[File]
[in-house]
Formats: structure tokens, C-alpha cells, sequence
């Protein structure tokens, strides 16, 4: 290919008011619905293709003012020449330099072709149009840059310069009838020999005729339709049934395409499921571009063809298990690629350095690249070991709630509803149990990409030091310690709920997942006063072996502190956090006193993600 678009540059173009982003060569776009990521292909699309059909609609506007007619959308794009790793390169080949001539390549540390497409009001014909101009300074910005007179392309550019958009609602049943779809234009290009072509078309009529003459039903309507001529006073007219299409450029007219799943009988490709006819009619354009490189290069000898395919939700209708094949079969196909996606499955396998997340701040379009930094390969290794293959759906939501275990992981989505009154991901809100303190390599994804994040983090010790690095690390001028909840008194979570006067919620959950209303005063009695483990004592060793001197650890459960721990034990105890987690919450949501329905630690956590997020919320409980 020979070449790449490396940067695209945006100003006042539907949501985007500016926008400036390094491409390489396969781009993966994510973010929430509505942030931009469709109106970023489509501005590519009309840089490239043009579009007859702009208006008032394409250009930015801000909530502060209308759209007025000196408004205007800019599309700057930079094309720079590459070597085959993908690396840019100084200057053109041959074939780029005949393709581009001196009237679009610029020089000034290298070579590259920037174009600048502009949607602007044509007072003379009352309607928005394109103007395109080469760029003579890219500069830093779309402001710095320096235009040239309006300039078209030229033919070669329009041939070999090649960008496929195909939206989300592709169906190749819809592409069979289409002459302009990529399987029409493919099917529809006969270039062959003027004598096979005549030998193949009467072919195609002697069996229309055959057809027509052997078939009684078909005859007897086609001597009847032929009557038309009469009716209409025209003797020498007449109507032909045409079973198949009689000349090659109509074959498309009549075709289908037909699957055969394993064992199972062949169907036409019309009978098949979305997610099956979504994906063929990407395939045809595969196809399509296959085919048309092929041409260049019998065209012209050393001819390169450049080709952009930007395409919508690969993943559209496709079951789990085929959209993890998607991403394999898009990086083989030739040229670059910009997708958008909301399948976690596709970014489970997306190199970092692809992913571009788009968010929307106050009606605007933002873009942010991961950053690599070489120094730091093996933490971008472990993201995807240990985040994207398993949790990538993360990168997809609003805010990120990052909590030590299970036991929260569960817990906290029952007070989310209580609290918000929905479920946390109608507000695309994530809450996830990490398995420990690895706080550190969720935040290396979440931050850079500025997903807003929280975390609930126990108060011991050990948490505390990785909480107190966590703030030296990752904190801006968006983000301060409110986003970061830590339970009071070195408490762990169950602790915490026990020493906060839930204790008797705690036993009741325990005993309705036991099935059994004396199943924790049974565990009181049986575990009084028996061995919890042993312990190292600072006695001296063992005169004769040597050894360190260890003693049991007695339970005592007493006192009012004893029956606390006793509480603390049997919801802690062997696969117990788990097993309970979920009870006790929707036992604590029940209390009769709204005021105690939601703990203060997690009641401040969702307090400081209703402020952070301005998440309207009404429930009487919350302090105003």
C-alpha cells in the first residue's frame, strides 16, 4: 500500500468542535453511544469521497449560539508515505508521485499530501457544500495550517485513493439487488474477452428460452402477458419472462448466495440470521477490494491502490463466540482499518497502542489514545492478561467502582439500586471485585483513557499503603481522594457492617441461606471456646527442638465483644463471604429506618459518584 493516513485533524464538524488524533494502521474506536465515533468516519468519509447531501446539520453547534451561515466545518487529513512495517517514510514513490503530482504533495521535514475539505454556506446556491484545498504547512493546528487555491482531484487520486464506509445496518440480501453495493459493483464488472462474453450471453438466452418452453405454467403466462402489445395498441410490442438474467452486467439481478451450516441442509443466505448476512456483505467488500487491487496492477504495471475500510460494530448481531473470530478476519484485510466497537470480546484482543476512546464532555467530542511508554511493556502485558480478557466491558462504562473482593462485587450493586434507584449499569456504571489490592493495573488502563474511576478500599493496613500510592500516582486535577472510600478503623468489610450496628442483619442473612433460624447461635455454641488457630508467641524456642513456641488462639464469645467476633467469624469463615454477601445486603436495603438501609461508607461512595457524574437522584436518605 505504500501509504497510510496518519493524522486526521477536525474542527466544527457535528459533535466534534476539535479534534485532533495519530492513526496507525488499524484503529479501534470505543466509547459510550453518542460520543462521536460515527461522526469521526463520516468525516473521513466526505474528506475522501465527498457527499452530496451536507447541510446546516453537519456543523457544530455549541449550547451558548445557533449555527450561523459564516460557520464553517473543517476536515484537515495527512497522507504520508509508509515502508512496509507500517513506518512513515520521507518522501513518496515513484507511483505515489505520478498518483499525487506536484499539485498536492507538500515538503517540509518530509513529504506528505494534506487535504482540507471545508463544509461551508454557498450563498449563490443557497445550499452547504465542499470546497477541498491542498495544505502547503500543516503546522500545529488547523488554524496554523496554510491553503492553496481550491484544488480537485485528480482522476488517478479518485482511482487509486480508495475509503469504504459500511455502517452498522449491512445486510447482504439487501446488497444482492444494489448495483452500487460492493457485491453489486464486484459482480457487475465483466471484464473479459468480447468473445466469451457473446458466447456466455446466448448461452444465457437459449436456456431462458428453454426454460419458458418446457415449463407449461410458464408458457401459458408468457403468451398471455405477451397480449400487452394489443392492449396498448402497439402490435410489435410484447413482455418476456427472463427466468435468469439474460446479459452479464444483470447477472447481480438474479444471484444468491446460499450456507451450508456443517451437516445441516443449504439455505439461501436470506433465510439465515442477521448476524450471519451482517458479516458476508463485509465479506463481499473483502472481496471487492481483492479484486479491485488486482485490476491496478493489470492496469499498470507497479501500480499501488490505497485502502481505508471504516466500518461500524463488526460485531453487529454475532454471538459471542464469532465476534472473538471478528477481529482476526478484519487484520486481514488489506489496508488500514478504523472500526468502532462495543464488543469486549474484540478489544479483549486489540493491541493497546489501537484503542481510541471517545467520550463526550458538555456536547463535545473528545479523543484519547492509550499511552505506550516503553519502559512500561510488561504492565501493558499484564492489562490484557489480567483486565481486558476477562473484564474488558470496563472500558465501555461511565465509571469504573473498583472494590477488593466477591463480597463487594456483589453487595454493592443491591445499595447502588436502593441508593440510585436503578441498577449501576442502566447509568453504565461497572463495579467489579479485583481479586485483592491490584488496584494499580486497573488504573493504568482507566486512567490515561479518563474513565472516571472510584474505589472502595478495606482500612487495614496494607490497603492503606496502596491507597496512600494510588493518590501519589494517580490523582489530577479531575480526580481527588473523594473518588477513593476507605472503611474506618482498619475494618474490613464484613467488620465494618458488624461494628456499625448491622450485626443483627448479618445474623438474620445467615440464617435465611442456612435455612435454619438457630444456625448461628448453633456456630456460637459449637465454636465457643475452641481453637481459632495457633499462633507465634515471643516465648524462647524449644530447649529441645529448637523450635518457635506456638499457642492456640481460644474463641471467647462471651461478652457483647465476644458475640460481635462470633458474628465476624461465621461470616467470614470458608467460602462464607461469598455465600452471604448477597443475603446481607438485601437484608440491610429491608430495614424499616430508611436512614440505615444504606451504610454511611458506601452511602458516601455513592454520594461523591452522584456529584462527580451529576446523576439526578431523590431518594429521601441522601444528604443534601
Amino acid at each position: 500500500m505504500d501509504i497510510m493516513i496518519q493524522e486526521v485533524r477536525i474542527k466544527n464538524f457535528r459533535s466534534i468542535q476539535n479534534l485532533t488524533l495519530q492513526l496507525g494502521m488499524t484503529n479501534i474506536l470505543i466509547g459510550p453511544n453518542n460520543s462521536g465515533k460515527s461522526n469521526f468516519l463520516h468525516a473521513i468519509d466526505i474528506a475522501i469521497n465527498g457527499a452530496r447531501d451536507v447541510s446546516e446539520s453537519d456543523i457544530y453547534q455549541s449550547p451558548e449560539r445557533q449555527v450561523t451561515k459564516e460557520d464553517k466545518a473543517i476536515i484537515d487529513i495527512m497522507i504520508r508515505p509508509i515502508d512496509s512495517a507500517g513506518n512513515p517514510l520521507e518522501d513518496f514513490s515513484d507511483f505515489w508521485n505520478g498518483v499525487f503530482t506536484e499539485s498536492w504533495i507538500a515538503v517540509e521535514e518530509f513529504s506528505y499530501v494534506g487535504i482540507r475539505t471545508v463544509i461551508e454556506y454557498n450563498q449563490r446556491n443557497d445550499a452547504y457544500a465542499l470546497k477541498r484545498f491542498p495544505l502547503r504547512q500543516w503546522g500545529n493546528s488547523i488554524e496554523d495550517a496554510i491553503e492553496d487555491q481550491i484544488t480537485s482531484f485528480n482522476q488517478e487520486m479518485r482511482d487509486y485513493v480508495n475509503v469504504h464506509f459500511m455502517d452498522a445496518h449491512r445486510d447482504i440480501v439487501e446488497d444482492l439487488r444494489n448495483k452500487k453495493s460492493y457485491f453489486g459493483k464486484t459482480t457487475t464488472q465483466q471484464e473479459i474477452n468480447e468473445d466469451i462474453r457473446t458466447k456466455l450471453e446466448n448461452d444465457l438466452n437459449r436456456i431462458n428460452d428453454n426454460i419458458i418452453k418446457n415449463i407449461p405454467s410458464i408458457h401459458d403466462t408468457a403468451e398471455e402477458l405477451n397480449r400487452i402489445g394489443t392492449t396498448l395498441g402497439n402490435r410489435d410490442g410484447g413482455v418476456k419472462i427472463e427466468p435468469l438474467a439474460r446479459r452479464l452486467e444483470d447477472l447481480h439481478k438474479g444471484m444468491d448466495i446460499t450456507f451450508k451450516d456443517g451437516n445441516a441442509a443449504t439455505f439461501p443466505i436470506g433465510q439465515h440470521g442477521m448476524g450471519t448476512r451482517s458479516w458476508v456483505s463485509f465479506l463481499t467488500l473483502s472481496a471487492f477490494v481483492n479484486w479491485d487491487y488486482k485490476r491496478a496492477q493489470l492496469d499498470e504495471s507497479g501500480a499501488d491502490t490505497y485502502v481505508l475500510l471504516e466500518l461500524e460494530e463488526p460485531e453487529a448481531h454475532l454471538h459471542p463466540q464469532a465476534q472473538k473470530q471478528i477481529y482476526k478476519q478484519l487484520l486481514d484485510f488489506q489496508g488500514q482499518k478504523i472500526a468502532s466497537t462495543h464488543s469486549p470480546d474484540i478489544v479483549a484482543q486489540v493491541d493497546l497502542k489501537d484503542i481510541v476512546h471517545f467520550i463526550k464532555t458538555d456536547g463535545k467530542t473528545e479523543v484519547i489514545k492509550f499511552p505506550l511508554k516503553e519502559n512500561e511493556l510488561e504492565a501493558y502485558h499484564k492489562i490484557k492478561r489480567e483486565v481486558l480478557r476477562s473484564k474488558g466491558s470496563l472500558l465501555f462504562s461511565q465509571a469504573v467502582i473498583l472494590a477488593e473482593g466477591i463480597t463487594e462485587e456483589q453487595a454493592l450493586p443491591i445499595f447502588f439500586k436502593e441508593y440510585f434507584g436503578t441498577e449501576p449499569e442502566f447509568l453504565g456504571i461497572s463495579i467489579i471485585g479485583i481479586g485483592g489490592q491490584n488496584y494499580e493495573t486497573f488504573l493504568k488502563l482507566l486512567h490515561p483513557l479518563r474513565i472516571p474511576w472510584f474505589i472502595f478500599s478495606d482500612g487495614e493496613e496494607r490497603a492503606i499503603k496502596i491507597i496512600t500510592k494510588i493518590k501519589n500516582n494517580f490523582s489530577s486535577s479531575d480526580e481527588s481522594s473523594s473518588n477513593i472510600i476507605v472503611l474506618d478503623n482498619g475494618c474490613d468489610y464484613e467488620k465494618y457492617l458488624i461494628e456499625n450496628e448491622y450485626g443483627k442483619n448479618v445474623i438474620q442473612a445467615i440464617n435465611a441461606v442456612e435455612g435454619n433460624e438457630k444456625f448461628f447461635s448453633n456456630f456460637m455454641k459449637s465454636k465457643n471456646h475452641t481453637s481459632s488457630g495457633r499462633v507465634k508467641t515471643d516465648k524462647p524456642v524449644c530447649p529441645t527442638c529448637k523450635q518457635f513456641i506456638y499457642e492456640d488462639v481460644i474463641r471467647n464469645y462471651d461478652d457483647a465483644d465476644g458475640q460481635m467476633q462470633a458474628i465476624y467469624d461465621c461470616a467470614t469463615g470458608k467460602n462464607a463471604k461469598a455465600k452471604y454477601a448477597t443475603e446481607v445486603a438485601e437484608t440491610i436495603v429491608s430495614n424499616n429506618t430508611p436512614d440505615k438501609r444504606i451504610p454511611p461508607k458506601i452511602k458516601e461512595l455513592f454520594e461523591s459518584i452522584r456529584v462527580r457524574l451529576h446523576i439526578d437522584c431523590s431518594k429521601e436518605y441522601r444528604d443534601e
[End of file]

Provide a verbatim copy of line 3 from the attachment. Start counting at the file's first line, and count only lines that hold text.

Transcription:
């Protein structure tokens, strides 16, 4: 290919008011619905293709003012020449330099072709149009840059310069009838020999005729339709049934395409499921571009063809298990690629350095690249070991709630509803149990990409030091310690709920997942006063072996502190956090006193993600 678009540059173009982003060569776009990521292909699309059909609609506007007619959308794009790793390169080949001539390549540390497409009001014909101009300074910005007179392309550019958009609602049943779809234009290009072509078309009529003459039903309507001529006073007219299409450029007219799943009988490709006819009619354009490189290069000898395919939700209708094949079969196909996606499955396998997340701040379009930094390969290794293959759906939501275990992981989505009154991901809100303190390599994804994040983090010790690095690390001028909840008194979570006067919620959950209303005063009695483990004592060793001197650890459960721990034990105890987690919450949501329905630690956590997020919320409980 020979070449790449490396940067695209945006100003006042539907949501985007500016926008400036390094491409390489396969781009993966994510973010929430509505942030931009469709109106970023489509501005590519009309840089490239043009579009007859702009208006008032394409250009930015801000909530502060209308759209007025000196408004205007800019599309700057930079094309720079590459070597085959993908690396840019100084200057053109041959074939780029005949393709581009001196009237679009610029020089000034290298070579590259920037174009600048502009949607602007044509007072003379009352309607928005394109103007395109080469760029003579890219500069830093779309402001710095320096235009040239309006300039078209030229033919070669329009041939070999090649960008496929195909939206989300592709169906190749819809592409069979289409002459302009990529399987029409493919099917529809006969270039062959003027004598096979005549030998193949009467072919195609002697069996229309055959057809027509052997078939009684078909005859007897086609001597009847032929009557038309009469009716209409025209003797020498007449109507032909045409079973198949009689000349090659109509074959498309009549075709289908037909699957055969394993064992199972062949169907036409019309009978098949979305997610099956979504994906063929990407395939045809595969196809399509296959085919048309092929041409260049019998065209012209050393001819390169450049080709952009930007395409919508690969993943559209496709079951789990085929959209993890998607991403394999898009990086083989030739040229670059910009997708958008909301399948976690596709970014489970997306190199970092692809992913571009788009968010929307106050009606605007933002873009942010991961950053690599070489120094730091093996933490971008472990993201995807240990985040994207398993949790990538993360990168997809609003805010990120990052909590030590299970036991929260569960817990906290029952007070989310209580609290918000929905479920946390109608507000695309994530809450996830990490398995420990690895706080550190969720935040290396979440931050850079500025997903807003929280975390609930126990108060011991050990948490505390990785909480107190966590703030030296990752904190801006968006983000301060409110986003970061830590339970009071070195408490762990169950602790915490026990020493906060839930204790008797705690036993009741325990005993309705036991099935059994004396199943924790049974565990009181049986575990009084028996061995919890042993312990190292600072006695001296063992005169004769040597050894360190260890003693049991007695339970005592007493006192009012004893029956606390006793509480603390049997919801802690062997696969117990788990097993309970979920009870006790929707036992604590029940209390009769709204005021105690939601703990203060997690009641401040969702307090400081209703402020952070301005998440309207009404429930009487919350302090105003």